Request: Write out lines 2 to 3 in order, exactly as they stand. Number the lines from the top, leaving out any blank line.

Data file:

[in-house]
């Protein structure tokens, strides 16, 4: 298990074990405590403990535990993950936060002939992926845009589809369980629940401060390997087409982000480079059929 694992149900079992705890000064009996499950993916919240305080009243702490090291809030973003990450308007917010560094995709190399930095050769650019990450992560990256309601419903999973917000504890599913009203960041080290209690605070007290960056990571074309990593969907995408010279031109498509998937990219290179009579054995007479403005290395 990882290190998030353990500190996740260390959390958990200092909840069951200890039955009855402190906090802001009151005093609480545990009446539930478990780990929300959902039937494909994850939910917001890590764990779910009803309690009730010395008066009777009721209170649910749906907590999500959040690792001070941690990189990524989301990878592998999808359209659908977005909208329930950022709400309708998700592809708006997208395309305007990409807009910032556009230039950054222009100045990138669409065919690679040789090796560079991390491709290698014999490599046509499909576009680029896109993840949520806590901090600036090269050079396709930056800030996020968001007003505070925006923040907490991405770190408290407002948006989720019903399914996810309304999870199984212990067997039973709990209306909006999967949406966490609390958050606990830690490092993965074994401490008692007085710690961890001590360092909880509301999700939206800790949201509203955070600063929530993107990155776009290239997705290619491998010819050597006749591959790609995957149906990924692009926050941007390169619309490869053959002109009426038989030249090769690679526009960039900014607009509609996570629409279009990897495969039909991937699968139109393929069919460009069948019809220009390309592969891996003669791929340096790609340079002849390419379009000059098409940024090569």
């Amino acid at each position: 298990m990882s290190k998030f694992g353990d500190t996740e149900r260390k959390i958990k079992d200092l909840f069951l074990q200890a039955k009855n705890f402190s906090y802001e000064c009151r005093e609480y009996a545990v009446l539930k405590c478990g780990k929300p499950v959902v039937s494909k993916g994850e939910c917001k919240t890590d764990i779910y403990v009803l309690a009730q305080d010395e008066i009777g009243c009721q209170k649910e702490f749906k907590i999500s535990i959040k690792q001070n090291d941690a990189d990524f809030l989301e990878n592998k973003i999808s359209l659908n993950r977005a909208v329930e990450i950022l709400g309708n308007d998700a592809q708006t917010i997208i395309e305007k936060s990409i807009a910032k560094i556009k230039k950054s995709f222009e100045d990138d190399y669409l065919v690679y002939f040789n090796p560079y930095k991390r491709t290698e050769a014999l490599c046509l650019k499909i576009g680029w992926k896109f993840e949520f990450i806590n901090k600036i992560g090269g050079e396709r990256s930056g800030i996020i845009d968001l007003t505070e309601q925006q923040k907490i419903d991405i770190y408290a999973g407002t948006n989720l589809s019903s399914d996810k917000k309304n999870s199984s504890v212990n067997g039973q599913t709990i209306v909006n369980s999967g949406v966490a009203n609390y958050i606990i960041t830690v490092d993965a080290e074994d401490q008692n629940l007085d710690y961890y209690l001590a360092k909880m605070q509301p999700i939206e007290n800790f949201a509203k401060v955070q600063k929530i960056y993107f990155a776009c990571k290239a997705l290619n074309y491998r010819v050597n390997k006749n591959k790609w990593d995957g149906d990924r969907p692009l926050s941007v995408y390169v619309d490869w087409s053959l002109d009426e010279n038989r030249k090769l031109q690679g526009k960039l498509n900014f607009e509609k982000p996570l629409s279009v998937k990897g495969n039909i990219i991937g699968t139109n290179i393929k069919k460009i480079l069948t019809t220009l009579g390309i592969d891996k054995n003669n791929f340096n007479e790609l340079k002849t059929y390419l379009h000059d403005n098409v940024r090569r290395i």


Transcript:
């Protein structure tokens, strides 16, 4: 298990074990405590403990535990993950936060002939992926845009589809369980629940401060390997087409982000480079059929 694992149900079992705890000064009996499950993916919240305080009243702490090291809030973003990450308007917010560094995709190399930095050769650019990450992560990256309601419903999973917000504890599913009203960041080290209690605070007290960056990571074309990593969907995408010279031109498509998937990219290179009579054995007479403005290395 990882290190998030353990500190996740260390959390958990200092909840069951200890039955009855402190906090802001009151005093609480545990009446539930478990780990929300959902039937494909994850939910917001890590764990779910009803309690009730010395008066009777009721209170649910749906907590999500959040690792001070941690990189990524989301990878592998999808359209659908977005909208329930950022709400309708998700592809708006997208395309305007990409807009910032556009230039950054222009100045990138669409065919690679040789090796560079991390491709290698014999490599046509499909576009680029896109993840949520806590901090600036090269050079396709930056800030996020968001007003505070925006923040907490991405770190408290407002948006989720019903399914996810309304999870199984212990067997039973709990209306909006999967949406966490609390958050606990830690490092993965074994401490008692007085710690961890001590360092909880509301999700939206800790949201509203955070600063929530993107990155776009290239997705290619491998010819050597006749591959790609995957149906990924692009926050941007390169619309490869053959002109009426038989030249090769690679526009960039900014607009509609996570629409279009990897495969039909991937699968139109393929069919460009069948019809220009390309592969891996003669791929340096790609340079002849390419379009000059098409940024090569």
């Amino acid at each position: 298990m990882s290190k998030f694992g353990d500190t996740e149900r260390k959390i958990k079992d200092l909840f069951l074990q200890a039955k009855n705890f402190s906090y802001e000064c009151r005093e609480y009996a545990v009446l539930k405590c478990g780990k929300p499950v959902v039937s494909k993916g994850e939910c917001k919240t890590d764990i779910y403990v009803l309690a009730q305080d010395e008066i009777g009243c009721q209170k649910e702490f749906k907590i999500s535990i959040k690792q001070n090291d941690a990189d990524f809030l989301e990878n592998k973003i999808s359209l659908n993950r977005a909208v329930e990450i950022l709400g309708n308007d998700a592809q708006t917010i997208i395309e305007k936060s990409i807009a910032k560094i556009k230039k950054s995709f222009e100045d990138d190399y669409l065919v690679y002939f040789n090796p560079y930095k991390r491709t290698e050769a014999l490599c046509l650019k499909i576009g680029w992926k896109f993840e949520f990450i806590n901090k600036i992560g090269g050079e396709r990256s930056g800030i996020i845009d968001l007003t505070e309601q925006q923040k907490i419903d991405i770190y408290a999973g407002t948006n989720l589809s019903s399914d996810k917000k309304n999870s199984s504890v212990n067997g039973q599913t709990i209306v909006n369980s999967g949406v966490a009203n609390y958050i606990i960041t830690v490092d993965a080290e074994d401490q008692n629940l007085d710690y961890y209690l001590a360092k909880m605070q509301p999700i939206e007290n800790f949201a509203k401060v955070q600063k929530i960056y993107f990155a776009c990571k290239a997705l290619n074309y491998r010819v050597n390997k006749n591959k790609w990593d995957g149906d990924r969907p692009l926050s941007v995408y390169v619309d490869w087409s053959l002109d009426e010279n038989r030249k090769l031109q690679g526009k960039l498509n900014f607009e509609k982000p996570l629409s279009v998937k990897g495969n039909i990219i991937g699968t139109n290179i393929k069919k460009i480079l069948t019809t220009l009579g390309i592969d891996k054995n003669n791929f340096n007479e790609l340079k002849t059929y390419l379009h000059d403005n098409v940024r090569r290395i």